The American people have long shown their considerable compassion and generosity through a broad range of community-based entities, including a diverse group of faith-based organizations. Faith-based groups provide critical human services, and, in emergencies, they consistently stand shoulder-to-shoulder with government in the first line of response. Our nation is stronger for their work.
We already know the view of marriage that is touted by the majority of religious organizations. We’ve read their texts and seen their behavior. It doesn’t take a radical feminist to analyze the “skills” that are most likely to be touted by faith-based organizations when it comes to marriage–especially in a state like Arizona, which is dominated by Catholics and Mormons. Are we to stand by while the government funds these organizations?
Of course, even if administered by secular organizations, the focus on marriage and the nuclear family as the desired environment for child rearing is essentially regressive and capitalist. This is not to say that the role of men in child rearing is trivial or unimportant. I will also not deny that within the society we now live, there are very real advantages to raising children within a marriage. From social pressure to health care to tax breaks, the government and social institutions push marriage as the desired state of being in many ways, especially when children are involved. In fact, this is the very reason my spouse and I chose to marry 21 years ago. That doesn’t mean they are right, and it doesn’t mean this is what we should be fighting for.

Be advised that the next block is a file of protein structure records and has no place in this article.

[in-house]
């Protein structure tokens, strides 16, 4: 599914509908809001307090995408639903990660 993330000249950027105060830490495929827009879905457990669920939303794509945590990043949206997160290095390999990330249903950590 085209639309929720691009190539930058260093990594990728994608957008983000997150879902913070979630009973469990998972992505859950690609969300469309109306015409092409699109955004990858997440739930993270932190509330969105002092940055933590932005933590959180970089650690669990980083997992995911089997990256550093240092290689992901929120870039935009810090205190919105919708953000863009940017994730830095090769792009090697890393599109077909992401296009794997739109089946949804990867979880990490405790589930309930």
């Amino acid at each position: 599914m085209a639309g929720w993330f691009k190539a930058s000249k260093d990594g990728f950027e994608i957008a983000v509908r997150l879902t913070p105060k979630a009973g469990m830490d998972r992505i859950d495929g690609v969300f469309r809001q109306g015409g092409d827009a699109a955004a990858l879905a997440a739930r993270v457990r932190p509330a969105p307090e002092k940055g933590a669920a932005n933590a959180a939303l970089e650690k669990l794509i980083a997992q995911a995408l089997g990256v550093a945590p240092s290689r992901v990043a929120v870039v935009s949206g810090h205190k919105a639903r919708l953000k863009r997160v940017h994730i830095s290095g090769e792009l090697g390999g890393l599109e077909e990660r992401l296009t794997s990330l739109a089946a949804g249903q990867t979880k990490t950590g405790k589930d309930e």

*I do believe that women’s childbearing capacity is the basis of our oppression and exploitation, though. I believe that control of women’s reproduction led to the creation of the family as the basic economic unit, and that is closely tied to the development of goods-as-commodities, surplus and an assumption of patrilineal inheritance as the “natural” order of things. I also believe that patriarchy grew out of that, but has taken on a life of its own that can and does persist even outside capitalism. I have outlined that, essentially adapting Engels’ paradigm, in other writings. It is true that this particular pattern did not unfold exactly the same in every society. However, it is primarily true–especially in Western cultures and those cultures subjugated by Western cultures–and, as such, is a useful paradigm. To say that there is no real reason, that patriarchy arose simply because that’s just how men (and, by extension, women) are is an essentialist view, and I reject essentialism.
**It is important to head off any “what about the men” objections here by noting that there are federally-funded programs that help only women and children, such as the Women, Infants and Children (WIC) program. However, these programs help women to the exclusion of men only insofar as those women are pregnant or breastfeeding. They also exclude women who are not pregnant or breastfeeding, even if they are mothers of young children. This is a very real biological difference based upon sex, and one in which men cannot biologically participate. It is in no way the same as excluding women from educational programs simply because they are women.